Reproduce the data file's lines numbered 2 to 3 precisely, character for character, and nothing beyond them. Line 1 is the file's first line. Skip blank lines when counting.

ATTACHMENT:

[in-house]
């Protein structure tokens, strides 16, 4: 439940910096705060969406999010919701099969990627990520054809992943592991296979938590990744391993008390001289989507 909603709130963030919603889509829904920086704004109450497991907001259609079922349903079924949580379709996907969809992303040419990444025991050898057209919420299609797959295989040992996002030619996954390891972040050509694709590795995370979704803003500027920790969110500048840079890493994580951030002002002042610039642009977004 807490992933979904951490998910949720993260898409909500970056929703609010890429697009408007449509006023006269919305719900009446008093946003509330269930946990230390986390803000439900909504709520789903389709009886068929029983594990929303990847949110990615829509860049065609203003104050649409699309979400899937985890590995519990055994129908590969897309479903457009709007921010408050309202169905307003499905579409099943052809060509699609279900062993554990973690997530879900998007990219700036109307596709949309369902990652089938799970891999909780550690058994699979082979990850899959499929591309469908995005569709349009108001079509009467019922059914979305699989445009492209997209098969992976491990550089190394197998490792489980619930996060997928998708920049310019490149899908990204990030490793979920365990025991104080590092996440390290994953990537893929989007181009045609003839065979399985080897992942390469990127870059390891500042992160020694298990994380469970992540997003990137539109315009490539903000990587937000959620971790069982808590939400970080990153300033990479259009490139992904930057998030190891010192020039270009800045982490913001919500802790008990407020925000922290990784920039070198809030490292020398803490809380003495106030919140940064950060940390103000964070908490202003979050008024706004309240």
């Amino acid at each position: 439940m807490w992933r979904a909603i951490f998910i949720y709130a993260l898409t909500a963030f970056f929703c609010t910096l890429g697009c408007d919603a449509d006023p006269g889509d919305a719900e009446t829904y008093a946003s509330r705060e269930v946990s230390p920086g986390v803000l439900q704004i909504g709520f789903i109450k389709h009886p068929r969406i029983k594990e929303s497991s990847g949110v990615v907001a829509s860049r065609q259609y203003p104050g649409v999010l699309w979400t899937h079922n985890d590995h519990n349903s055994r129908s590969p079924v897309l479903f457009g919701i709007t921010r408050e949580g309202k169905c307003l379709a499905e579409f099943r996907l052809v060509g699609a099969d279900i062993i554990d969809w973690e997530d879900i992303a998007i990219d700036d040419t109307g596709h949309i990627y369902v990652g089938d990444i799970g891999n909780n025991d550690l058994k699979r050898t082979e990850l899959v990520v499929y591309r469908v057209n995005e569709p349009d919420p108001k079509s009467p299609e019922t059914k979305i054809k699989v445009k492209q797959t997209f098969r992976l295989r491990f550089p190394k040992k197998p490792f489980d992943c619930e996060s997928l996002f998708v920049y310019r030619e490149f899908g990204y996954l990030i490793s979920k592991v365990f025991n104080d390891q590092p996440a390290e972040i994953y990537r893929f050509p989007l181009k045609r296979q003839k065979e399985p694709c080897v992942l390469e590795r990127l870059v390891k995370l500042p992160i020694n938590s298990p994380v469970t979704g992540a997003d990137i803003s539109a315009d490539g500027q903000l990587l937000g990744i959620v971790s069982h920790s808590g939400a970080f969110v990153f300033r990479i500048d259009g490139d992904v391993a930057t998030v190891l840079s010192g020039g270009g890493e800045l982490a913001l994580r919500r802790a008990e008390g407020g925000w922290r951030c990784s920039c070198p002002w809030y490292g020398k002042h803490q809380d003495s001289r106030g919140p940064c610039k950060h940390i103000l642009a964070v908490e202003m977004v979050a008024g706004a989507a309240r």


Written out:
């Protein structure tokens, strides 16, 4: 439940910096705060969406999010919701099969990627990520054809992943592991296979938590990744391993008390001289989507 909603709130963030919603889509829904920086704004109450497991907001259609079922349903079924949580379709996907969809992303040419990444025991050898057209919420299609797959295989040992996002030619996954390891972040050509694709590795995370979704803003500027920790969110500048840079890493994580951030002002002042610039642009977004 807490992933979904951490998910949720993260898409909500970056929703609010890429697009408007449509006023006269919305719900009446008093946003509330269930946990230390986390803000439900909504709520789903389709009886068929029983594990929303990847949110990615829509860049065609203003104050649409699309979400899937985890590995519990055994129908590969897309479903457009709007921010408050309202169905307003499905579409099943052809060509699609279900062993554990973690997530879900998007990219700036109307596709949309369902990652089938799970891999909780550690058994699979082979990850899959499929591309469908995005569709349009108001079509009467019922059914979305699989445009492209997209098969992976491990550089190394197998490792489980619930996060997928998708920049310019490149899908990204990030490793979920365990025991104080590092996440390290994953990537893929989007181009045609003839065979399985080897992942390469990127870059390891500042992160020694298990994380469970992540997003990137539109315009490539903000990587937000959620971790069982808590939400970080990153300033990479259009490139992904930057998030190891010192020039270009800045982490913001919500802790008990407020925000922290990784920039070198809030490292020398803490809380003495106030919140940064950060940390103000964070908490202003979050008024706004309240």
């Amino acid at each position: 439940m807490w992933r979904a909603i951490f998910i949720y709130a993260l898409t909500a963030f970056f929703c609010t910096l890429g697009c408007d919603a449509d006023p006269g889509d919305a719900e009446t829904y008093a946003s509330r705060e269930v946990s230390p920086g986390v803000l439900q704004i909504g709520f789903i109450k389709h009886p068929r969406i029983k594990e929303s497991s990847g949110v990615v907001a829509s860049r065609q259609y203003p104050g649409v999010l699309w979400t899937h079922n985890d590995h519990n349903s055994r129908s590969p079924v897309l479903f457009g919701i709007t921010r408050e949580g309202k169905c307003l379709a499905e579409f099943r996907l052809v060509g699609a099969d279900i062993i554990d969809w973690e997530d879900i992303a998007i990219d700036d040419t109307g596709h949309i990627y369902v990652g089938d990444i799970g891999n909780n025991d550690l058994k699979r050898t082979e990850l899959v990520v499929y591309r469908v057209n995005e569709p349009d919420p108001k079509s009467p299609e019922t059914k979305i054809k699989v445009k492209q797959t997209f098969r992976l295989r491990f550089p190394k040992k197998p490792f489980d992943c619930e996060s997928l996002f998708v920049y310019r030619e490149f899908g990204y996954l990030i490793s979920k592991v365990f025991n104080d390891q590092p996440a390290e972040i994953y990537r893929f050509p989007l181009k045609r296979q003839k065979e399985p694709c080897v992942l390469e590795r990127l870059v390891k995370l500042p992160i020694n938590s298990p994380v469970t979704g992540a997003d990137i803003s539109a315009d490539g500027q903000l990587l937000g990744i959620v971790s069982h920790s808590g939400a970080f969110v990153f300033r990479i500048d259009g490139d992904v391993a930057t998030v190891l840079s010192g020039g270009g890493e800045l982490a913001l994580r919500r802790a008990e008390g407020g925000w922290r951030c990784s920039c070198p002002w809030y490292g020398k002042h803490q809380d003495s001289r106030g919140p940064c610039k950060h940390i103000l642009a964070v908490e202003m977004v979050a008024g706004a989507a309240r």